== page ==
Marvell's poem "To His Coy Mistress", the speaker is more focused on the physical attraction he has for his mistress. His only accomplishment is to coitus her rather than waste his time on winning her love. The poem seems to break free from the traditional values that society would have for an unmarried couple. Marvell's free spirited character addresses the fact that life should be lived to the fullest and life should not be taken serious. The speaker does not conceive the true, ardent love and fails to go beyond the realm of physical beauty.

He tries to persuade his mistress to have passionate sex with him and does it seductively, "Now let us sport us while we may, and now, like amorous birds of prey, rather at once our time devour than languish in his slow-chapped power" (line 7, 843). Compared to "A Valediction: Forbidding Mourning", Marvell does not express the speakers love for the mistress or how his love will grow after they have these sexual fantasies with each other. The poem is written of a man that is persuading to lure his mistress into his bed rather than a man who is spiritually connected with the female, like Donne's does.In Valediction: Forbidding Mourning" by Donne, the story addresses the true spiritual love that a couple has for one another. The male speaker comforts his wife of the days ahead, that they will be apart from one another. He describes to her that if they shall never see each other again, they will still be together spiritually.

That nothing will ever separate their love they have for each other, and no distance or object will stand in their way. "As stiff twin compasses are two; Thy soul the fixed foot, makes no show-Yet when the other far doth roam, It leans, and hearkens after it, And grows erect, as that comes home" (lines 26-32, 916). The main theme in Donne's poem is that true love will continue on during life and even after death. He illustrates this in lines one through two, in the notion of after life, "A virtuous men pass mildly away, an whisper to their souls to go…"(lines 1-2).Each poem has been wonderfully written by each author to portray certain characters to the reader.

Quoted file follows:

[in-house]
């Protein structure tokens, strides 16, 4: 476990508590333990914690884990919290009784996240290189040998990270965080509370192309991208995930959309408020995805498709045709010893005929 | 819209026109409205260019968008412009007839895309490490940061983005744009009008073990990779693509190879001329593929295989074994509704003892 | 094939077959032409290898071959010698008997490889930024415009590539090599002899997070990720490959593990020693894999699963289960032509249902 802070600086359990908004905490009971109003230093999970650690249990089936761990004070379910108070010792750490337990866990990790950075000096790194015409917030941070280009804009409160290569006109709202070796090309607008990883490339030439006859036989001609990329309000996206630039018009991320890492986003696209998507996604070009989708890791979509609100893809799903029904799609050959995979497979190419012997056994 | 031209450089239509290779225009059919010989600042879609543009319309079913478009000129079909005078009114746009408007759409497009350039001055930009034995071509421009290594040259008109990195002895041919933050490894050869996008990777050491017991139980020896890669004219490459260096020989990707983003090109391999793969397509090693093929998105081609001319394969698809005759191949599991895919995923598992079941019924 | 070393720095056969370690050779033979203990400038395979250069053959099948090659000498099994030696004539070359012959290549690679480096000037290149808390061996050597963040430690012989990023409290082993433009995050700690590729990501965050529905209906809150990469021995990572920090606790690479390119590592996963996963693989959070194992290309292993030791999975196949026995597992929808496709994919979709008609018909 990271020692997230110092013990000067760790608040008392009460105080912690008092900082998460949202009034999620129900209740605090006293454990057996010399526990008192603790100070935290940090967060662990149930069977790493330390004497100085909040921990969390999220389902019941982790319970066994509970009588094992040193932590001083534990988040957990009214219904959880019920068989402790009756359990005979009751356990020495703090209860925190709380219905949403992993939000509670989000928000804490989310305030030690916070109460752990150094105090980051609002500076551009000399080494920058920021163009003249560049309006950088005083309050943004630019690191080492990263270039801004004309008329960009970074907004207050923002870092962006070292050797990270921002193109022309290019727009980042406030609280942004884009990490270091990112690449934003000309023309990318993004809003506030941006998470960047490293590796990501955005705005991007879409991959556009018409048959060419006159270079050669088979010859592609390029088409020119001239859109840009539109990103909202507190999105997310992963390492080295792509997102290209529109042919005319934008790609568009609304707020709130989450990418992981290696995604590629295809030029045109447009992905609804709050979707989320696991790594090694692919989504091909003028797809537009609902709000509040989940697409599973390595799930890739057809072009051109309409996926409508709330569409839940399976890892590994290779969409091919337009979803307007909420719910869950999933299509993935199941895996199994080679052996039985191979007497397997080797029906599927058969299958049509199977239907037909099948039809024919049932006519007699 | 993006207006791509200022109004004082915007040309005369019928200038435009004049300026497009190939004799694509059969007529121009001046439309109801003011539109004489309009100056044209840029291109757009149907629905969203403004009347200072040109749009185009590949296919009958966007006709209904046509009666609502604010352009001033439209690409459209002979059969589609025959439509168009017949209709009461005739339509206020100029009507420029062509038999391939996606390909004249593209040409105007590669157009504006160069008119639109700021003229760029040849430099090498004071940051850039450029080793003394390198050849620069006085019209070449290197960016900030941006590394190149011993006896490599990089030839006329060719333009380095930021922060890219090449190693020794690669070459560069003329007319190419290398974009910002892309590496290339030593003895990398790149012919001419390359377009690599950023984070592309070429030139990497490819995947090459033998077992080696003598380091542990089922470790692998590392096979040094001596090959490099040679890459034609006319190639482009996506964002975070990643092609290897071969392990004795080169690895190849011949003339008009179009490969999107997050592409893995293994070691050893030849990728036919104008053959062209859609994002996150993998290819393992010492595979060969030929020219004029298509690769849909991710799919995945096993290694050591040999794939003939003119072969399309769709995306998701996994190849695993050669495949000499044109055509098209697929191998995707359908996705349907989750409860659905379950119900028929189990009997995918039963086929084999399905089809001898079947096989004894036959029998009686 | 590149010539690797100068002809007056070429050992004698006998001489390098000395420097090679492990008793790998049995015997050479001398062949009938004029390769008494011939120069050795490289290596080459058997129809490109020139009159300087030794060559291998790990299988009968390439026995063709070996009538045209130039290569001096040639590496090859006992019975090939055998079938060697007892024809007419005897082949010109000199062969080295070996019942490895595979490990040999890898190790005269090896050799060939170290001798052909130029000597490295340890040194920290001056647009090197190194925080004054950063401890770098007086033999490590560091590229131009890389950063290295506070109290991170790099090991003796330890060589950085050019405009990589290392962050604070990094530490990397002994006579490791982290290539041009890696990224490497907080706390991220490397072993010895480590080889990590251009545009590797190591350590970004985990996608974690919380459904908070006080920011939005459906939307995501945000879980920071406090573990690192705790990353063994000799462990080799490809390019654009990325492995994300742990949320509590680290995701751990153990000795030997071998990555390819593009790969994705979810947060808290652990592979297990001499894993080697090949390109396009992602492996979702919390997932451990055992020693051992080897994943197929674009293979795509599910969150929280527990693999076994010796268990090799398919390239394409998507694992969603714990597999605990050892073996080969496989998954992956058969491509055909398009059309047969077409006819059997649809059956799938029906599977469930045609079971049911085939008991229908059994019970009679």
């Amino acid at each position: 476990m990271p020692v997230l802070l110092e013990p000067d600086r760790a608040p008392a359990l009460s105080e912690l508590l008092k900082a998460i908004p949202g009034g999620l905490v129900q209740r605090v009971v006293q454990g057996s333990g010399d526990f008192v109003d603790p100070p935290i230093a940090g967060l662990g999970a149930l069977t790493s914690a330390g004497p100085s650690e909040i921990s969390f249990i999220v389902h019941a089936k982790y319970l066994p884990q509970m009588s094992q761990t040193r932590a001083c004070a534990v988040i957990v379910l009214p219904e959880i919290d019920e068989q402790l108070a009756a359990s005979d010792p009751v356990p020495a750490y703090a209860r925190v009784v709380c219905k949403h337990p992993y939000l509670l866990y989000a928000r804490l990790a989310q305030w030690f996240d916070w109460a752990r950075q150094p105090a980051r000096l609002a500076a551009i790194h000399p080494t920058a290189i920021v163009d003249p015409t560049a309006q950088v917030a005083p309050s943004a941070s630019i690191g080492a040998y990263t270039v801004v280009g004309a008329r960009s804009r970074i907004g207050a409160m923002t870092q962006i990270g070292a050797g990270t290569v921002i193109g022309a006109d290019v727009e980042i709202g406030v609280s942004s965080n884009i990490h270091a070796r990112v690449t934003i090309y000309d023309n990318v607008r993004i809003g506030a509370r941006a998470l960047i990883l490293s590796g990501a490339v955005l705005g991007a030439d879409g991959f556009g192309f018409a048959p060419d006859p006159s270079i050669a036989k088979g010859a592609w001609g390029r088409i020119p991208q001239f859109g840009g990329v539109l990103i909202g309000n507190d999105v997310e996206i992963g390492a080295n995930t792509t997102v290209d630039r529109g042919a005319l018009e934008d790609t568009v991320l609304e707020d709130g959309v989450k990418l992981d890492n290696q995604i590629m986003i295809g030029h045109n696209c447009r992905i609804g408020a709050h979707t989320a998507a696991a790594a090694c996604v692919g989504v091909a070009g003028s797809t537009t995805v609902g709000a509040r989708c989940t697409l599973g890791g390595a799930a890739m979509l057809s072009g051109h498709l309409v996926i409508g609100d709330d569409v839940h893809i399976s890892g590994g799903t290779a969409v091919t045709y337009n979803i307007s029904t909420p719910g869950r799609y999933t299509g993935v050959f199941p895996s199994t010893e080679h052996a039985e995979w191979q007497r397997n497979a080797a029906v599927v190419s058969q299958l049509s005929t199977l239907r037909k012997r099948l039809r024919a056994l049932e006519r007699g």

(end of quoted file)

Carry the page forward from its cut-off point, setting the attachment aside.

As we read each poem we cannot help but to relate somehow with the characters in the poems. "To His Coy Mistress" could be comprehended as a very adventurous and gutsy person who wants to break free from tradition. Many readers can feel a sense of familiarity with this poem because they might have the same outlook in life and traditional values. Or "A Valediction: Forbidding Mourning", was written in regards to a strong love between a man and a woman.

A male or female reader can relate to this poem because it signifies the 'true love' that someone could feel for another person. Often husband and wife know only the physical, earthly love, weep and sob when they are separated during a period of time. But Donne's explains the real, true love that his character has for his wife.

The couple shares a physical and spiritual love that can never be separated in distance.We often find ourselves connected with certain poems that move us in an emotional way, or poems that inspire us mentally. Whatever poem that one could closely relate to, depends on the strong choice of words that the author has chosen to write the poem with. Comparing and Contrasting "To His Coy Mistress" and "Valediction: Forbidding Mourning", has caused me to appreciate both Marvell and Donne's works. They both have been written into beautiful love poems and that contain metaphysical conceits to allow us to appreciate the emotional part of each poem, that both contain drama, tones and rhymes.

The contrast in each poem is like a looking glass into the emotional state of each author and the imagination that led to the creation of the poem. Contrasts also help each poem to be uniquely different from the other. When we do not, " take a poem and hold it up to the light like a color slide----water-ski across the surface of a poem waving at the author's name on the shore" (lines 2-11, 790), like Collin's asks us to.

We will never know or appreciate the true meaning of each poem that, that author worked so hard to create for his/her readers.